Understanding and Addressing Common Circulatory Conditions
Peripheral Vascular Disease (PVD) and Chronic Venous Insufficiency (CVI), also known as Poor Circulation!
Dr. Claire Arcidiacono, ND
Anyone who has ever had to stand for long periods of time knows what it feel like when you start moving around. That tired, cramping and overall discomfort is exactly like the early signs of PVD. When most people call and ask for help regarding poor circulation, what they are referring to is PVD or CVI. Both PVD and CVI are conditions that the earlier that they are addressed the better the outcomes. What exactly are these conditions?
Basically in PVD, what happens is your blood vessels become narrow, blocked or begin to spasm. As this happens, the blood vessel space becomes narrow and there is less room for the blood to flow. Blood flow to an area is thus reduced. This commonly occurs in your legs, arms, stomach, intestines and even kidneys! (1) CVI is very similar in that in this case the veins have trouble returning the blood to the heart and in essence it tends to collect and form a pool of blood. This is very common in the legs for example. In many cases this happens because the blood vessels are so wide that the valves that normally help promote blood upward do not function properly. In both cases our circulation is not up to par and needs to be addressed. (2)
One of the most common symptoms of PVD is called claudication. This is pain in your leg muscles when you are walking fast or for long periods of time. The pain goes away with rest. This pain occurs because the blood flow in reduced to the muscles. As the PVD progresses and gets worse the symptoms will occur more frequently and will take longer to recover from. In addition to pain when walking the legs will also have decreased hair growth. There can also be muscle cramps when lying in bed. The muscle may also start to feel numb or have a “heavy” feeling. If the PVD is in the arms/legs they may turn red /blue or become pale with pale thin skin. There could be ulcers or wounds that either don’t heal or are very slow to heal. The pulse in the feet may start to become weak. You may also notice that your toes become blue and that the toe nails are thick and opaque. I would like to take a moment to say if you suddenly develop a cold, painful pale limb with weak or no pulse that is an emergency! Go to the hospital or call 911. If treatment is delayed there may be severe complications including, amputations! (3) CVI can have similar symptoms but can also include swelling of the legs and the presence of varicose veins. (2)
What are the most common causes of PVD? In some cases blood vessels have an exaggerated response to the environment that causes them to become narrow and thus have poor circulation. For example in Raynaud’s disease stress and temperature can affect blood flow. Other common stressors that can cause the vessels to over react include operating vibrating machines or tools. Certain drugs can also cause this response. Other causes of PVD cause an actual change in the blood vessel. For example atherosclerosis causes the space in the blood vessel to become smaller. Other examples of things that can cause this change in blood vessels are smoking, high blood pressure, diabetes and increased cholesterol. Injuries, inflammation and even infections are all risk factors for poor circulation. CVI is usually caused by standing or sitting all day, having a history of blood clots, and being overweight and female. Pregnancy is also a risk factor. (2)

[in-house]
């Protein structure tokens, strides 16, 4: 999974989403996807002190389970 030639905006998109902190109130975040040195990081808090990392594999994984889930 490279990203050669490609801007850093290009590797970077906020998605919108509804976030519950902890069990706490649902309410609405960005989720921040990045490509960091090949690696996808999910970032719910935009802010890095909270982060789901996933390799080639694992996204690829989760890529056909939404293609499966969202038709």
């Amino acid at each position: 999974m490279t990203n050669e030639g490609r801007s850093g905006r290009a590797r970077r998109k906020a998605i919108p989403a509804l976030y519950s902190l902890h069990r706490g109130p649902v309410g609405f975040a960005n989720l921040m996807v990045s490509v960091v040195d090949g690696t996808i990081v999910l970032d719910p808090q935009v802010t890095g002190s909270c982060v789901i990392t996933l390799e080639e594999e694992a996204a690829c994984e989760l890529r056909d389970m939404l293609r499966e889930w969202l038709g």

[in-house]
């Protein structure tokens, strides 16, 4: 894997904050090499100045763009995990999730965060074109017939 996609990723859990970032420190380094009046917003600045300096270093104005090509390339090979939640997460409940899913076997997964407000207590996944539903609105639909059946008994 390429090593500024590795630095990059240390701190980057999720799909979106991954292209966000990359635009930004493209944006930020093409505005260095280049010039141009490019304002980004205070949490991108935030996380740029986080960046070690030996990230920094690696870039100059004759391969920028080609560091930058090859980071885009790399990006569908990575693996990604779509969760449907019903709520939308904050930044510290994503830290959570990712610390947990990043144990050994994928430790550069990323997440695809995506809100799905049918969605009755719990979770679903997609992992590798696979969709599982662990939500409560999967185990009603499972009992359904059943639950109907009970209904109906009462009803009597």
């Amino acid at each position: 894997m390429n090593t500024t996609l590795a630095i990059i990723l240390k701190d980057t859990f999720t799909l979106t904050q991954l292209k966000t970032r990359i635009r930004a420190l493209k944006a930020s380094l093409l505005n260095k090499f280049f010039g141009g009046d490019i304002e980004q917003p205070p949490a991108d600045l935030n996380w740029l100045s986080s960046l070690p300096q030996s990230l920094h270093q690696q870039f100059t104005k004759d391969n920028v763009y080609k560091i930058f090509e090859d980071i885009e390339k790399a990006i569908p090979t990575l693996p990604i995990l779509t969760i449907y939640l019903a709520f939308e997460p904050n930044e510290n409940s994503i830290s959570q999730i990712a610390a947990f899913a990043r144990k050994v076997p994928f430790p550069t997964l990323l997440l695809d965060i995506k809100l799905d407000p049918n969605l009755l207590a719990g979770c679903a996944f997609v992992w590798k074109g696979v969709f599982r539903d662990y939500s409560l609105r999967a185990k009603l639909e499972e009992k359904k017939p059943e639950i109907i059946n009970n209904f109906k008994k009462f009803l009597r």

What are the risk factors that you can look out for? First is having a family history of high cholesterol, high blood pressure or poor circulation. Being over 50 and being overweight can also increase your risk. A lack of physical activity, poor diet as well as smoking and drug use all risk factors as well. In addition to having a family history having a personal history of abnormal cholesterol, diabetes, high blood pressure and heart disease or stroke are all risk factors. Having a history of kidney disease also increases your risk. (4) Standing on your feet all day or sitting at a desk are also a risk factor for poor circulation. (2)
As I stated earlier an early diagnosis is the key to helping prevent complications from poor circulation. If you suspect you have poor circulation it is important to see your doctor. Depending on the medications you need there are a few supplements that studies show can be helpful!
- Root cause – work on incorporating more whole fruits and vegetables into your diet! Increase your activity level. If you work a desk job get up and walk every once in a while. As we go through this series we will address concerns such as blood pressure, and cholesterol. Feel free to check out my series on diabetes! Stopping smoking can also help circulation!
- L- Arginine according the mayo clinic is helping for opening up the blood vessels and can be helpful for circulation. (5) Please see Invite’s L- Arginine!
- Beets according to the American heart association can help with improving circulation! (6) Please see Invite’s Beets Hx
- Grape seed has great potential in helping with circulation according to studies. (7) Please see Invite’s Grape Seed Extract!
- Nattokinase has been found in studies to help with blood clots and blood vessel structure and as a result it helps circulation. (8) Please see Invite’s Nattokinase Plus formula!
- In our product spot light I will be reviewing one of my favorite Invite products for circulation! Veins Hx!
- Peripheral Artery Disease. (n.d.). org. Retrieved from